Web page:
The Alliance Wants Results (or So It Would Seem)

The Times had this article today about the Alliance wanting to focus on helping low-income students. This is a fairly short article without a lot of fleshing out but it is striking for what it says...twice. From the article (italics mine):

"But the alliance struggled with a poor relationship with the previous School Board and began to lose members of its board who believed there should be more accountability to make sure donations were accomplishing goals.

With a new School Board, new superintendent and a host of new initiatives in the works, D'Amelio said it's a good time for the alliance to rethink its philanthropic work and impose a bigger focus on results."

And it's fine if donors ask, "Where's the beef?" It sounds a lot like the City wanting more results from the Family levy and changing how the money is given out. I would think if the district is doing the SE Initiative and the Alliance is going to put more resources towards these efforts, it's reasonable to expect to see some change. But schools can't do it all. Is there the will within these communities to support these efforts and back it up at home? What will it take to create change?

UPDATE: Dan D. provides a link to the PI story in his comment. Reporter Jessica Blanchard provides this additional information:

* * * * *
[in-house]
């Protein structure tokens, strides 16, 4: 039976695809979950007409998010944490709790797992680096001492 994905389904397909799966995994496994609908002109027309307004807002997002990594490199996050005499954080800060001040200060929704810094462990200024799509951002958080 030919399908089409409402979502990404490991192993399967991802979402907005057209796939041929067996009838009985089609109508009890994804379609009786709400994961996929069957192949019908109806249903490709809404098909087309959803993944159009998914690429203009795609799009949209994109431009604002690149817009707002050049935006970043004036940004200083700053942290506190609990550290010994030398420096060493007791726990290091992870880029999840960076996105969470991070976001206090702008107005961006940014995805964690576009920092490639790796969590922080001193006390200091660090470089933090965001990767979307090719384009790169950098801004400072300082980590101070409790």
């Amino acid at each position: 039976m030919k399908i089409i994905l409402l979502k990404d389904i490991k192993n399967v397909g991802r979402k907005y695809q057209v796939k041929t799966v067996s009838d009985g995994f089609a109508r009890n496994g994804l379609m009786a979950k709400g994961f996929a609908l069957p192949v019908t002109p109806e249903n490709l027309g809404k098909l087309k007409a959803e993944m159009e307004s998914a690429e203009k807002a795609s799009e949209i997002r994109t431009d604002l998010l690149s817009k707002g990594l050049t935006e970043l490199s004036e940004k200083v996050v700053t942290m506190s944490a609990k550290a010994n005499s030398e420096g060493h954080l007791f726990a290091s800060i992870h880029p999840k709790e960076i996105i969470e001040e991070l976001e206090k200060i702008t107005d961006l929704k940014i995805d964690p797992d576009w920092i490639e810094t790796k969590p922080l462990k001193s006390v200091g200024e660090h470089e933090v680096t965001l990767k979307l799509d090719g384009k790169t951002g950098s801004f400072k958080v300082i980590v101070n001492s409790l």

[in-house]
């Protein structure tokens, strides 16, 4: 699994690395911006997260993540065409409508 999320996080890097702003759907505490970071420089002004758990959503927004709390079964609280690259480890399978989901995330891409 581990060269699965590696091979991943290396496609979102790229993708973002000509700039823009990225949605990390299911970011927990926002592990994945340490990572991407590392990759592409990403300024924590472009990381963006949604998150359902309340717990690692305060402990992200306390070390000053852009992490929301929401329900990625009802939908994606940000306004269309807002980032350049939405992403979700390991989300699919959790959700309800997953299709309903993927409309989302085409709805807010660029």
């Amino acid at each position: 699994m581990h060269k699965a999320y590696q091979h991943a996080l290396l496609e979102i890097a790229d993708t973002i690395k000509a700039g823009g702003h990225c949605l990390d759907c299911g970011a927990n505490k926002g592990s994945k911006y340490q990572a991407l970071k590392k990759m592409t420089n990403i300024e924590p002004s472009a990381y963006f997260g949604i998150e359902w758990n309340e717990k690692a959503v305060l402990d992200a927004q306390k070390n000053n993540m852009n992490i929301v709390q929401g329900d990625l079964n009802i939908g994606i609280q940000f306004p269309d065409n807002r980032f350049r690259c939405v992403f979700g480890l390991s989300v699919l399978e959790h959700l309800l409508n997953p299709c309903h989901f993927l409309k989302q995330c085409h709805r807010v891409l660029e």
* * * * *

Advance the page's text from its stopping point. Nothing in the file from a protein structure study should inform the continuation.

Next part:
"A new Educational Investments Task Force, made up of School Board members and community representatives, will help decide where the money is invested."

It might be worth investigating how they will pick the Task Force.


dan dempsey said…
Covered also in the PI by Jessica Blanchard.

Here is a Link to the Sound OFF

in Response to a Jessica Blanchard article at the Seattle Post Intelligencer on:

Top Seattle fundraiser for schools changes its course
The Alliance for Education, a major fund raiser for Seattle Public Schools, is changing the way it passes along money.

My Sound OFF contains the following excerpt:

Perhaps the Alliance for Ed can be the "Two by Four" whack in the head these folks so sorely need.

Then perhaps 50% of recent high school graduates will not be placing into math classes at or below the equivalent of High School Math I at Seattle Central and other Seattle Community Colleges. Good Luck to the Alliance for Education on changing this misdirected waste of time effort and dollars. How can anyone pay for decision-makers this bad?
Anonymous said…
The link to the Madrona neighborhood was fascinating. If it is true that newspaper people read this blog, perhaps the republishing of that fiasco (awarding a principal who drove out the neighbors) requires the Alliance to defend their new stance in the next day's news. Surely their PR folks knew that after the breakfast and award was announced, they would have to follow with some sort of pep talk. WASL factory mentality from the Alliance (even though the WASL is slowly shriveling up due to its uselessness) won't stop the Alliance! Why do we allow a foundation which was originally set up to COLLECT money donated to individual schools become a major part of the policy and grantwriting sector for our schools? Why doesn't the Seattle PTSA hire someone to collect its funds and let the Alliance chase dollars that follow district goals?

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